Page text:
Loading…
You are here:  Home  >  Cyprus  >  CY Social  >  Current Article

Turkey’s responsibility ‘huge’ for crimes against humanity, says President of Missing Persons organization 

By   /   29/07/2016  /   Comments Off on Turkey’s responsibility ‘huge’ for crimes against humanity, says President of Missing Persons organization 

Nicosia, July 29, 2016/Independent Balkan News Agency

The war crimes and crimes against humanity committed by the Turkish army in Cyprus are among the gravest crimes in international law, said Nicos Serghides, the President of the Organization of Relatives of Undeclared Prisoners and Missing Persons.

He was speaking on Thursday, during an event to honor civilians who went missing during the 1974 Turkish invasion in Cyprus. According to Serghides, 617 civilians continue to be missing, including old people, 116 women and 32 children.

The responsibility of Turkey, an EU aspirant, is huge, he added. Serghides went on to say that Ankara is keeping silent for 42 years and conceals data and information that could help in clearing up the fate of missing persons.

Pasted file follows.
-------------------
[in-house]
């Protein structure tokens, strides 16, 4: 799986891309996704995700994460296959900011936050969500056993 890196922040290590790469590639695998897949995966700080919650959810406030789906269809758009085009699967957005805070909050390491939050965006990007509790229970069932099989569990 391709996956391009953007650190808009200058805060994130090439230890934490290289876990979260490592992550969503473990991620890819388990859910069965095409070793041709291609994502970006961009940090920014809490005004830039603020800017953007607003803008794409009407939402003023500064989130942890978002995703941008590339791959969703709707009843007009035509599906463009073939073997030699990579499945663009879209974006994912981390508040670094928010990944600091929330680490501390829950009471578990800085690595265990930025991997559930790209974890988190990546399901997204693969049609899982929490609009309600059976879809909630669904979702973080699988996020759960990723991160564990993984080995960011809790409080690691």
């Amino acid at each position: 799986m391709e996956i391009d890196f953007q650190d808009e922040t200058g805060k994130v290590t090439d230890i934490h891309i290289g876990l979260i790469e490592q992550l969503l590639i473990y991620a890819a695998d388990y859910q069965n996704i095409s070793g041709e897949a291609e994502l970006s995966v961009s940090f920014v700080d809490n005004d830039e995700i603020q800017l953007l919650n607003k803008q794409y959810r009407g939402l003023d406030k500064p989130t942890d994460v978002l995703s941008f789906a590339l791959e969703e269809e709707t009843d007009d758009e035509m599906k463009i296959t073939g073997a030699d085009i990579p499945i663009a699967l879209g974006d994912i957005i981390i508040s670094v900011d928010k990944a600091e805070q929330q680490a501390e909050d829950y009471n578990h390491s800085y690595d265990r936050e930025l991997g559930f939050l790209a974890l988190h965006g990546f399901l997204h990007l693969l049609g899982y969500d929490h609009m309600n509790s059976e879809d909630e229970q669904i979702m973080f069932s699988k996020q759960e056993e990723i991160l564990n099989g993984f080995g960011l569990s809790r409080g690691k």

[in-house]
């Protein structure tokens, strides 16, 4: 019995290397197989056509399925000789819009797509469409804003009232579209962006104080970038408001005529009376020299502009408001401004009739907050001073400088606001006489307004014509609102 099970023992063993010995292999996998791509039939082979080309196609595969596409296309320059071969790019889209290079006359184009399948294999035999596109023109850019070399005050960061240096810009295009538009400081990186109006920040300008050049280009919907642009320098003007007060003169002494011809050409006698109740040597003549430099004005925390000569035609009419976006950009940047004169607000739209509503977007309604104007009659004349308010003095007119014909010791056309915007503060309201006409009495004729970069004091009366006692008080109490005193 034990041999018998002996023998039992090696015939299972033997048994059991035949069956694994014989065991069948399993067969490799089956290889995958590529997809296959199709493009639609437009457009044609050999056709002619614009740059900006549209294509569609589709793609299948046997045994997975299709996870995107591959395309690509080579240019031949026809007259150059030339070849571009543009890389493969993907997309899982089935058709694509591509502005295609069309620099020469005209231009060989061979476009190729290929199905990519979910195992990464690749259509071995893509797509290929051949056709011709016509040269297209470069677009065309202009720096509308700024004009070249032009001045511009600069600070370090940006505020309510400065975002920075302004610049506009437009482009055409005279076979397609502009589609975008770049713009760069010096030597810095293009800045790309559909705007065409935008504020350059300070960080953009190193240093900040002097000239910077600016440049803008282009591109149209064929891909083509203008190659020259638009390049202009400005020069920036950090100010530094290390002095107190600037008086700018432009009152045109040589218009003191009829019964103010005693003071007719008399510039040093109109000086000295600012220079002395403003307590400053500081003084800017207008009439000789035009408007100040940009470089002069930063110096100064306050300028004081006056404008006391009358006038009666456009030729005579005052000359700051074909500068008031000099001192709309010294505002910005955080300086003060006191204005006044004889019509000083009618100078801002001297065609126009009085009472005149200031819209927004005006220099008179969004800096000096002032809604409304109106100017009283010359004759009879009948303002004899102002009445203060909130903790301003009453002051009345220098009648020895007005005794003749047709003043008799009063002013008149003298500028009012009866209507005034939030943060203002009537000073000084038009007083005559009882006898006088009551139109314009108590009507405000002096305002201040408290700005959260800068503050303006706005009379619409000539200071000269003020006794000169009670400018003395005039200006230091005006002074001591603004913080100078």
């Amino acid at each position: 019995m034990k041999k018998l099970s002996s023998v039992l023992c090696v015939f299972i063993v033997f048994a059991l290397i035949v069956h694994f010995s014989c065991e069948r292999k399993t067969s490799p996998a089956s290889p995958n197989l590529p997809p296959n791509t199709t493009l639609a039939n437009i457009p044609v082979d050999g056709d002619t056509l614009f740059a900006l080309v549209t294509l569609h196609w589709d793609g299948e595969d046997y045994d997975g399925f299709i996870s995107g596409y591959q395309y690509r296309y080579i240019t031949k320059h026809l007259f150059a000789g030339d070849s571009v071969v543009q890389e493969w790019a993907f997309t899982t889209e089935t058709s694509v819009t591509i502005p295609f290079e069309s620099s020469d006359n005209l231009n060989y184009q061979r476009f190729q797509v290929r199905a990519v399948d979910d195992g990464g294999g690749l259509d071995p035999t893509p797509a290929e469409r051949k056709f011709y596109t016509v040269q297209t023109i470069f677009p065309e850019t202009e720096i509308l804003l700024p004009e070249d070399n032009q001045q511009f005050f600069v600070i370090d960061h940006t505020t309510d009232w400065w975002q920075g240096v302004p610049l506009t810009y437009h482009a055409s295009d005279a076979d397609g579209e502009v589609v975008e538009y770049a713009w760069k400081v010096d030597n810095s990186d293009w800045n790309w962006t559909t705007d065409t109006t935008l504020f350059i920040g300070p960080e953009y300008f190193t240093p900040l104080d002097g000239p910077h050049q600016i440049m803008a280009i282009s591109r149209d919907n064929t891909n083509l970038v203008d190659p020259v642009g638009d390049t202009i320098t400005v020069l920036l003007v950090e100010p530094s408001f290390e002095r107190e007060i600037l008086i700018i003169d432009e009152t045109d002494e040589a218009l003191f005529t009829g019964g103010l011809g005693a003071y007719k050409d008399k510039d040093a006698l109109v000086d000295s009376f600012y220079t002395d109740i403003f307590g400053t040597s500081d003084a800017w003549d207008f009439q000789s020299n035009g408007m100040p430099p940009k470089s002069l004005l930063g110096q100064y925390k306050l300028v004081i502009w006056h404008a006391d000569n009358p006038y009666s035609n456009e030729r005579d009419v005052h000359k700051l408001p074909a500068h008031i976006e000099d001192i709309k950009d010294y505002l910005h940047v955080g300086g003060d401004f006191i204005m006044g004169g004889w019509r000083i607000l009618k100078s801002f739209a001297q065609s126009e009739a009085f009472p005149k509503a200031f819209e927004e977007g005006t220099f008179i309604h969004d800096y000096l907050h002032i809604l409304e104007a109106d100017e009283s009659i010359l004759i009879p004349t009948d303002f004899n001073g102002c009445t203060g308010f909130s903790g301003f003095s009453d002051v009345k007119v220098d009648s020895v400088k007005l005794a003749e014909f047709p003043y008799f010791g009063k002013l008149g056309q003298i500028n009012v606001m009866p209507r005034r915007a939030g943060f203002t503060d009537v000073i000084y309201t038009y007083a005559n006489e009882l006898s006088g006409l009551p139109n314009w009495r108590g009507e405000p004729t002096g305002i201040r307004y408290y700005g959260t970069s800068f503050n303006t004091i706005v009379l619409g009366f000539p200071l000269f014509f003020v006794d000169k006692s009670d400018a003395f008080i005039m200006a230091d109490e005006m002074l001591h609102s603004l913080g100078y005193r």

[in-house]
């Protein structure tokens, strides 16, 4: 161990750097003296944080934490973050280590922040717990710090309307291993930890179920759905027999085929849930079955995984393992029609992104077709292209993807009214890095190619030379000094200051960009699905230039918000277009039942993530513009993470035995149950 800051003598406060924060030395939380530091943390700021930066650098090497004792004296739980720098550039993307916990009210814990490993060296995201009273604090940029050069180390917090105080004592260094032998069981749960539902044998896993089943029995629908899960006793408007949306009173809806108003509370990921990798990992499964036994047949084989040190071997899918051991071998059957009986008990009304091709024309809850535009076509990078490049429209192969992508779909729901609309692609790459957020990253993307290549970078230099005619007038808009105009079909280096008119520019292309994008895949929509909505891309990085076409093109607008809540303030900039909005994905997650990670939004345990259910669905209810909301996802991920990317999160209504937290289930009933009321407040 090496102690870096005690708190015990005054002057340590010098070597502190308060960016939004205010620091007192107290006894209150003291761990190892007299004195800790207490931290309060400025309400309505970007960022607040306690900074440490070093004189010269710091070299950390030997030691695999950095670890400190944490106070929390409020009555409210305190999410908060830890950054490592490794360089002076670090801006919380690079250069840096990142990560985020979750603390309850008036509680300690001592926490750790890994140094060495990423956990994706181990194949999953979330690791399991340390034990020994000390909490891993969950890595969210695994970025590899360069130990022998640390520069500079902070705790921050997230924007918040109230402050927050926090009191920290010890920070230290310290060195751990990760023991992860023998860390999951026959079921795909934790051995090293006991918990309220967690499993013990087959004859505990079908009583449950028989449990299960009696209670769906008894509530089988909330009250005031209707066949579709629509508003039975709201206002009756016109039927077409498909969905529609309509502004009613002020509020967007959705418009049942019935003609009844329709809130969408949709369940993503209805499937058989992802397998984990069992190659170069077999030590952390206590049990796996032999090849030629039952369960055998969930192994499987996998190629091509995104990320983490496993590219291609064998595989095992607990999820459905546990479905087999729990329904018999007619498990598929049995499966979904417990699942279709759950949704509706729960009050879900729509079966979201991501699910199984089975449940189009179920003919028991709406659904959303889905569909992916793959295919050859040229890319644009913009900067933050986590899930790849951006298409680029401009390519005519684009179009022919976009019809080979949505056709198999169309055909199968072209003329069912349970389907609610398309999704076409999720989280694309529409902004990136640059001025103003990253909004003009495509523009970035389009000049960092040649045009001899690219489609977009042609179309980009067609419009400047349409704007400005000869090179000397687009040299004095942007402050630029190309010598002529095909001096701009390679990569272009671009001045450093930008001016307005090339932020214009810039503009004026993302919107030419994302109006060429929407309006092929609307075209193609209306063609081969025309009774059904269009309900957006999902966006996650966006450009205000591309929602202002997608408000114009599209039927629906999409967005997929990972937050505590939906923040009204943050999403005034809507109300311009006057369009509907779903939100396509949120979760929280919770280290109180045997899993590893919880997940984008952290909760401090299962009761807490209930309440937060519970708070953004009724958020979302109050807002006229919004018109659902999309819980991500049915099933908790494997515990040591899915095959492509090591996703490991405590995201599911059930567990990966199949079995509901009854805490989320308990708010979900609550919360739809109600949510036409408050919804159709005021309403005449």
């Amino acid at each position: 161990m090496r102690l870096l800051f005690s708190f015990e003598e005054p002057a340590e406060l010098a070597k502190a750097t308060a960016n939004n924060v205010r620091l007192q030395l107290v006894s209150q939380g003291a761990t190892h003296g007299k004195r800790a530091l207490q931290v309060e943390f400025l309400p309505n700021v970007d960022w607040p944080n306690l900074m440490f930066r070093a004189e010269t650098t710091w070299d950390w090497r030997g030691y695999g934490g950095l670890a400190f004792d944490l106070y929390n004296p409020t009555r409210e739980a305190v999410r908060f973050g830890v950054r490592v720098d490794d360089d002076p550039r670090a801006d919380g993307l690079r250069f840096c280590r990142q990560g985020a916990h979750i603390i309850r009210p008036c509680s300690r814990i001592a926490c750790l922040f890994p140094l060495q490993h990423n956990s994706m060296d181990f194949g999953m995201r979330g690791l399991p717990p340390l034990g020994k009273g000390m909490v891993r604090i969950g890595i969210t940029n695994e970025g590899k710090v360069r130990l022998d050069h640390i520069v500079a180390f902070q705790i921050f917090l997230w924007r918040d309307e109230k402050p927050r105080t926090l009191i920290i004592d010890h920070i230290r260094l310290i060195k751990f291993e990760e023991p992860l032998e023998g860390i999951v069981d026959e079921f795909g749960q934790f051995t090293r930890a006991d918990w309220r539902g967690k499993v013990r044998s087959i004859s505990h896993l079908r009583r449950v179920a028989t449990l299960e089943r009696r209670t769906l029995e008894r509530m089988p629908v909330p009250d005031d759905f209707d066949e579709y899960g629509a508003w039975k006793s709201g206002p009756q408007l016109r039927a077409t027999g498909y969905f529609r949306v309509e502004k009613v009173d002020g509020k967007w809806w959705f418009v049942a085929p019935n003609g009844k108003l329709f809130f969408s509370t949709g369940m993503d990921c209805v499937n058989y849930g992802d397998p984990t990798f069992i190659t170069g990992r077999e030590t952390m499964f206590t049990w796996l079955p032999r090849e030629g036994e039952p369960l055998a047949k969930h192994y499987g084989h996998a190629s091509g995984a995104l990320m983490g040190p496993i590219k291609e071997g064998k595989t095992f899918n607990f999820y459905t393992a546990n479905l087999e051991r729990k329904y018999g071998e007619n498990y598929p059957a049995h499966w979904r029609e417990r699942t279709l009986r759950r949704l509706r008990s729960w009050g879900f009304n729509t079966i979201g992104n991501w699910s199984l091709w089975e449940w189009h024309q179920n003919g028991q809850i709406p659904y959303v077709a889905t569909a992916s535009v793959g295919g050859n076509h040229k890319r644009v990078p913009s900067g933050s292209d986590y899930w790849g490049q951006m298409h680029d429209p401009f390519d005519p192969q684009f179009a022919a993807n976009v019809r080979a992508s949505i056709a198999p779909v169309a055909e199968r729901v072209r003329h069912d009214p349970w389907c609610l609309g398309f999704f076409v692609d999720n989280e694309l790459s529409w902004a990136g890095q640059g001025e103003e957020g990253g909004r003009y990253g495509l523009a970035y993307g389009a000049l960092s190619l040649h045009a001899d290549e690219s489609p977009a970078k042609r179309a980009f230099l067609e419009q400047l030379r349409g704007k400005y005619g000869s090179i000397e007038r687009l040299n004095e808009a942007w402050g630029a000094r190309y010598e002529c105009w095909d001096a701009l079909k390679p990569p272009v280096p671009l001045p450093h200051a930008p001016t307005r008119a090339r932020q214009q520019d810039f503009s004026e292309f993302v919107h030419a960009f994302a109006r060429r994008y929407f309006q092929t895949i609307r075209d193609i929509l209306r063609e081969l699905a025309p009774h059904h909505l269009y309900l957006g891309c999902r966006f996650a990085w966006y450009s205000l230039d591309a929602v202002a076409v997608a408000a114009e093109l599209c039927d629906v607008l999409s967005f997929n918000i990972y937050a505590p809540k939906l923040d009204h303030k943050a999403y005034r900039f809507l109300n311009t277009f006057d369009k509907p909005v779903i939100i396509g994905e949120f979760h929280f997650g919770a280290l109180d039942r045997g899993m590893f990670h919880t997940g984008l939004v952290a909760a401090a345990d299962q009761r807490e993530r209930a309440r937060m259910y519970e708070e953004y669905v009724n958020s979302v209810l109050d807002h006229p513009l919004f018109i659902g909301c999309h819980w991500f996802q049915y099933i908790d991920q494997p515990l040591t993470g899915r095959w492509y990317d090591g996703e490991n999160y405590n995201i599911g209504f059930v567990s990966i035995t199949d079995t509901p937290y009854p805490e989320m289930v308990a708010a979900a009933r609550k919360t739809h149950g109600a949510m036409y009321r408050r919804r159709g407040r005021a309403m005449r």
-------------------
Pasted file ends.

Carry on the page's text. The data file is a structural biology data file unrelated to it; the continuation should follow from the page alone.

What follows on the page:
Serghides welcomed an announcement by the President of Cyprus, Nicos Anastasiades, to dedicate funds for archive research in the records of international organisations and others. He also underlined the decisiveness of the President Anastasiades and of his government to keep up with efforts to determine the fate of each and every missing person.

It must be understood that without a solution to the drama of the families of missing persons, there will be no solution to the Cyprus problem, Serghides concluded.

Cyprus has been divided since 1974, when Turkish troops invaded and occupied its northern third. Since then, the fate of hundreds of people remains unknown.

A Committee on Missing Persons has been established, upon agreement between the leaders of the two communities, with the scope of exhuming, identifying and returning the remains of missing persons to their relatives.

Source: Cyprus News Agency

You might also like...

UK “open to any security arrangement” agreed by Cypriots, says Sir Alan Duncan

Read More →